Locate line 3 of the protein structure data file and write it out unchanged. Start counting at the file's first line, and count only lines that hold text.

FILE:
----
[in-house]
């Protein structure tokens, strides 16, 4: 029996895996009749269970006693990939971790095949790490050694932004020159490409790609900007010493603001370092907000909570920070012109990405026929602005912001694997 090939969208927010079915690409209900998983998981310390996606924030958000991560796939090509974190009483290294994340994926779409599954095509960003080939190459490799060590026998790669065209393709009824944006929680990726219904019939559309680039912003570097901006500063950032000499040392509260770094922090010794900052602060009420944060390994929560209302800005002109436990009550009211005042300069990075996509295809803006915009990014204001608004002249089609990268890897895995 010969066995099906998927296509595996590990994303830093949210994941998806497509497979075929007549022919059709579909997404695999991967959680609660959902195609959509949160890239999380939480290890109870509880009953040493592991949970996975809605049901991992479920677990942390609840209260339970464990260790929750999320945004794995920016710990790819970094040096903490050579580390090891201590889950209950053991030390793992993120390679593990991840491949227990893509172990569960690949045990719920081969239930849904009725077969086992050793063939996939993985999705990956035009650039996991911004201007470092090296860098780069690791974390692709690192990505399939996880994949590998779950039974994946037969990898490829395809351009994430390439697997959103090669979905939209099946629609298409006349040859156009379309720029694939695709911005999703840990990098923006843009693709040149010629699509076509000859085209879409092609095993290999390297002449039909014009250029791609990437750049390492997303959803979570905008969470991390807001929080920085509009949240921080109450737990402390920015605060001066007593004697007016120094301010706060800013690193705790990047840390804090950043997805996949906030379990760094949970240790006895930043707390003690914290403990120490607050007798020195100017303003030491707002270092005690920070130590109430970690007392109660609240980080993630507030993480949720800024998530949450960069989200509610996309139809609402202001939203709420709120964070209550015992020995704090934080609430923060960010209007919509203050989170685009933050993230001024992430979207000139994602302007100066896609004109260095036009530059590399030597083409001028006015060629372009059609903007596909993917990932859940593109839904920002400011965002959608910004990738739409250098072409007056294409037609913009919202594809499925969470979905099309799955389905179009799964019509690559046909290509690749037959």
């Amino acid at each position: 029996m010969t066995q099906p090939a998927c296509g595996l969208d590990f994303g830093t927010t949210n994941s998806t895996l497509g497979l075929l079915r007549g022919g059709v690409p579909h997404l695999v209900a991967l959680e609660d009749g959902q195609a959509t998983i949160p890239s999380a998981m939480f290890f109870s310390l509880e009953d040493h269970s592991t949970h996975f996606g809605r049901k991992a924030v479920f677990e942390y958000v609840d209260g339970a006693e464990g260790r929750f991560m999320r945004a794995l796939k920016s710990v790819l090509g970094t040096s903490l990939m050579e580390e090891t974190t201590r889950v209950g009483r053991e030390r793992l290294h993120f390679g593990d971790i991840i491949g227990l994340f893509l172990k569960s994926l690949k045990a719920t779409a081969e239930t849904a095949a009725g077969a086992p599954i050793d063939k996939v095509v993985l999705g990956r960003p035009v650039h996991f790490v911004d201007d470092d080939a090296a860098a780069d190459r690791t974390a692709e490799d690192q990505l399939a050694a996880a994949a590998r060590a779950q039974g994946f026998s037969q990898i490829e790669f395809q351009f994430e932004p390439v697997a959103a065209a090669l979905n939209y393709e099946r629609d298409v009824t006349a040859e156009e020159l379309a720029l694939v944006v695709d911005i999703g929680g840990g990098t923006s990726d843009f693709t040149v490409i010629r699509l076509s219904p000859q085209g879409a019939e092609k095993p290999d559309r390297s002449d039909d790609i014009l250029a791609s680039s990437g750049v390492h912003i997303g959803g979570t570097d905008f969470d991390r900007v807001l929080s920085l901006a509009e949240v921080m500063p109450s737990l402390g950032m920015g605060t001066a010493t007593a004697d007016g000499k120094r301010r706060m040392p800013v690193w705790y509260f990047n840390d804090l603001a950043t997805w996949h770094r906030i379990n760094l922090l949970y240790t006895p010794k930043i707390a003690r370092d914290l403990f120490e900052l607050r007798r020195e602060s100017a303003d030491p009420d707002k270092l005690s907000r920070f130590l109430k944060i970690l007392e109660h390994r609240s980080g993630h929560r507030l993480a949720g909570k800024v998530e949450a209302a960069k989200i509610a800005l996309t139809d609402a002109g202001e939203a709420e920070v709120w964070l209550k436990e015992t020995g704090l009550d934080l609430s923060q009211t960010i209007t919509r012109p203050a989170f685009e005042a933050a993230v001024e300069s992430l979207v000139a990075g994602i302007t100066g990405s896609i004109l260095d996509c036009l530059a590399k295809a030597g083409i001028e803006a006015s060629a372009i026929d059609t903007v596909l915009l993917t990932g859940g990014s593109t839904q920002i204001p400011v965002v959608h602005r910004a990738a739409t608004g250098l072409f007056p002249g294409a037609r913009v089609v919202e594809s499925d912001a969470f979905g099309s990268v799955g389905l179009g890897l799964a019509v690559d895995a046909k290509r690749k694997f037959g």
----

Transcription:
């Amino acid at each position: 029996m010969t066995q099906p090939a998927c296509g595996l969208d590990f994303g830093t927010t949210n994941s998806t895996l497509g497979l075929l079915r007549g022919g059709v690409p579909h997404l695999v209900a991967l959680e609660d009749g959902q195609a959509t998983i949160p890239s999380a998981m939480f290890f109870s310390l509880e009953d040493h269970s592991t949970h996975f996606g809605r049901k991992a924030v479920f677990e942390y958000v609840d209260g339970a006693e464990g260790r929750f991560m999320r945004a794995l796939k920016s710990v790819l090509g970094t040096s903490l990939m050579e580390e090891t974190t201590r889950v209950g009483r053991e030390r793992l290294h993120f390679g593990d971790i991840i491949g227990l994340f893509l172990k569960s994926l690949k045990a719920t779409a081969e239930t849904a095949a009725g077969a086992p599954i050793d063939k996939v095509v993985l999705g990956r960003p035009v650039h996991f790490v911004d201007d470092d080939a090296a860098a780069d190459r690791t974390a692709e490799d690192q990505l399939a050694a996880a994949a590998r060590a779950q039974g994946f026998s037969q990898i490829e790669f395809q351009f994430e932004p390439v697997a959103a065209a090669l979905n939209y393709e099946r629609d298409v009824t006349a040859e156009e020159l379309a720029l694939v944006v695709d911005i999703g929680g840990g990098t923006s990726d843009f693709t040149v490409i010629r699509l076509s219904p000859q085209g879409a019939e092609k095993p290999d559309r390297s002449d039909d790609i014009l250029a791609s680039s990437g750049v390492h912003i997303g959803g979570t570097d905008f969470d991390r900007v807001l929080s920085l901006a509009e949240v921080m500063p109450s737990l402390g950032m920015g605060t001066a010493t007593a004697d007016g000499k120094r301010r706060m040392p800013v690193w705790y509260f990047n840390d804090l603001a950043t997805w996949h770094r906030i379990n760094l922090l949970y240790t006895p010794k930043i707390a003690r370092d914290l403990f120490e900052l607050r007798r020195e602060s100017a303003d030491p009420d707002k270092l005690s907000r920070f130590l109430k944060i970690l007392e109660h390994r609240s980080g993630h929560r507030l993480a949720g909570k800024v998530e949450a209302a960069k989200i509610a800005l996309t139809d609402a002109g202001e939203a709420e920070v709120w964070l209550k436990e015992t020995g704090l009550d934080l609430s923060q009211t960010i209007t919509r012109p203050a989170f685009e005042a933050a993230v001024e300069s992430l979207v000139a990075g994602i302007t100066g990405s896609i004109l260095d996509c036009l530059a590399k295809a030597g083409i001028e803006a006015s060629a372009i026929d059609t903007v596909l915009l993917t990932g859940g990014s593109t839904q920002i204001p400011v965002v959608h602005r910004a990738a739409t608004g250098l072409f007056p002249g294409a037609r913009v089609v919202e594809s499925d912001a969470f979905g099309s990268v799955g389905l179009g890897l799964a019509v690559d895995a046909k290509r690749k694997f037959g």